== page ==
For the week of December 30, 1998   thru January 5, 1999  

Skiers numbers climb as visitors hit town

Express Staff Writer

skiing.jpg (15688 bytes)Crowds of visitors hit the slopes over the weekend, as shown in this chairlift photo on River Run, top, taken Saturday. (Express photos by Willy Cook)

With 19 inches of new snow on top of Baldy Monday morning and an influx of holiday-week vacationers, the Sun Valley ski patrol is assuring the public that it is doing everything it can to ensure skiers’ safety.

The recent snow was heavy, 32-year patrol veteran Dick Burks said. People get tired easily when skiing that kind of snow, he said, and injuries result when people ski tired.

Burks said there were 13 injuries on Monday.

Seven skiers were injured on Saturday and 14 on Sunday. The trend is an upward one and seems to relate to skier numbers more than to weather patterns or the amount of snow fall.

According to Sun Valley Company spokesman Jack Sibbach, skier numbers have steadily been climbing since Christmas.

Christmas day saw 3,603 skiers on Baldy. By Monday, 5,847 skiers had taken to the hill. Sibbach said those numbers are about average for the holiday period.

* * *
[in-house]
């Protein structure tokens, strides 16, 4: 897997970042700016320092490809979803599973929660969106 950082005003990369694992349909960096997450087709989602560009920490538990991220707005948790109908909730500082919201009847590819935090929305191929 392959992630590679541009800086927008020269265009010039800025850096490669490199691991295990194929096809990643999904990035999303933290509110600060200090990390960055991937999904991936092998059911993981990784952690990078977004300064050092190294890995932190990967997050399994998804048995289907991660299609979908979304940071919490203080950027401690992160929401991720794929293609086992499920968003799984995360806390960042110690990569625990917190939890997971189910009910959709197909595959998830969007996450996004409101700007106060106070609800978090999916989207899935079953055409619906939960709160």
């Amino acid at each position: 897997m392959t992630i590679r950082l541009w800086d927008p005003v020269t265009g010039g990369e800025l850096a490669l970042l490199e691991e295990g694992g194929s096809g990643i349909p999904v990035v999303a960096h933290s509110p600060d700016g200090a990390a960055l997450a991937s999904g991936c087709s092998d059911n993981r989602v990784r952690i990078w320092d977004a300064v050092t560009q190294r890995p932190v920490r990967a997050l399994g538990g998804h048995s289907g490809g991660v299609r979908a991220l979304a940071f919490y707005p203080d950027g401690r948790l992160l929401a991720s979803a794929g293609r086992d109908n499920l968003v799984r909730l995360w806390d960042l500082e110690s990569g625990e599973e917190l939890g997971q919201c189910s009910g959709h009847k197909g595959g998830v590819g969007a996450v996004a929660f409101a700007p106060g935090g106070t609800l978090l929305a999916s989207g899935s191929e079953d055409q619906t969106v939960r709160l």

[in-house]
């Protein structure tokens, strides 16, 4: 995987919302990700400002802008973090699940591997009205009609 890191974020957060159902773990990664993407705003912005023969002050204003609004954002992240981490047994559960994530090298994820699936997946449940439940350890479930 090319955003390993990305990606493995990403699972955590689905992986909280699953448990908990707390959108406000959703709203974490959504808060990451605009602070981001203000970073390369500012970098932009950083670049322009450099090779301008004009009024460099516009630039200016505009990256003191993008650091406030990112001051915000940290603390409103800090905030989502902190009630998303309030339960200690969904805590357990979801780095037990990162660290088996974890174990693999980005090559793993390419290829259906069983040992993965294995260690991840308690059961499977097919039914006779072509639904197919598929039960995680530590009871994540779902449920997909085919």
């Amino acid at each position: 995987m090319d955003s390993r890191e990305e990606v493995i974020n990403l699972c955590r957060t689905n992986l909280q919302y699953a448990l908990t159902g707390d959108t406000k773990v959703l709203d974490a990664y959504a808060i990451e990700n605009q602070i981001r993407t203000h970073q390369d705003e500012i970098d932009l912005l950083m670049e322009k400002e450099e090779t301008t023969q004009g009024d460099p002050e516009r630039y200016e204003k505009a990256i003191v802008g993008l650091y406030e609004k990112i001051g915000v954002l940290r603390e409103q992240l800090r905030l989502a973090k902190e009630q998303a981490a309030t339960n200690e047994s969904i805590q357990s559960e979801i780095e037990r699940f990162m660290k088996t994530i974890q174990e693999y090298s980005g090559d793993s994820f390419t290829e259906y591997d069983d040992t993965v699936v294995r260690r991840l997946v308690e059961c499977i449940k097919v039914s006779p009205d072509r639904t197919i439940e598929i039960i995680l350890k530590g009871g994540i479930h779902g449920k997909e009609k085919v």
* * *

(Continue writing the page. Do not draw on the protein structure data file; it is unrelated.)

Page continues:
Burks said the ski patrol is doing everything in its power to eliminate avalanche danger inside of Sun Valley’s ski area boundaries.

"We had a full-on early morning control starting at 7 a.m. Monday," he said.

From 7:30 to 10 a.m. the patrol was getting various parts of the mountain open, a little bit at a time, Burks said.

"We’re very thorough as far as avalanche protection goes inside the boundaries," Burks said. "We have friends and relatives skiing out there too, and we want to make it as safe as possible."

He did concede, however, that there is no such thing as a 100-percent avalanche-safe mountain, particularly when the snow is as heavy and as plentiful as it is now.

"It does happen," he said of in-bounds avalanches.

Burks also said that skiing on the back side of Baldy, which is out of the ski area boundaries, or in the backcountry in general, is very dangerous right now.

People who choose to ski out of bounds are on their own, Burks said.

"It’s just not a wise thing to do," he said of the area that is not controlled or patrolled.

According to the National Weather Service, snowfall should continue throughout Idaho’s central mountains through New Year’s Day.

Additional accumulations should not be considerable, however, and rain may fall below elevations of 5,500 feet.

High temperatures are expected to remain between 20 and 30 degrees, the Weather Service reports.


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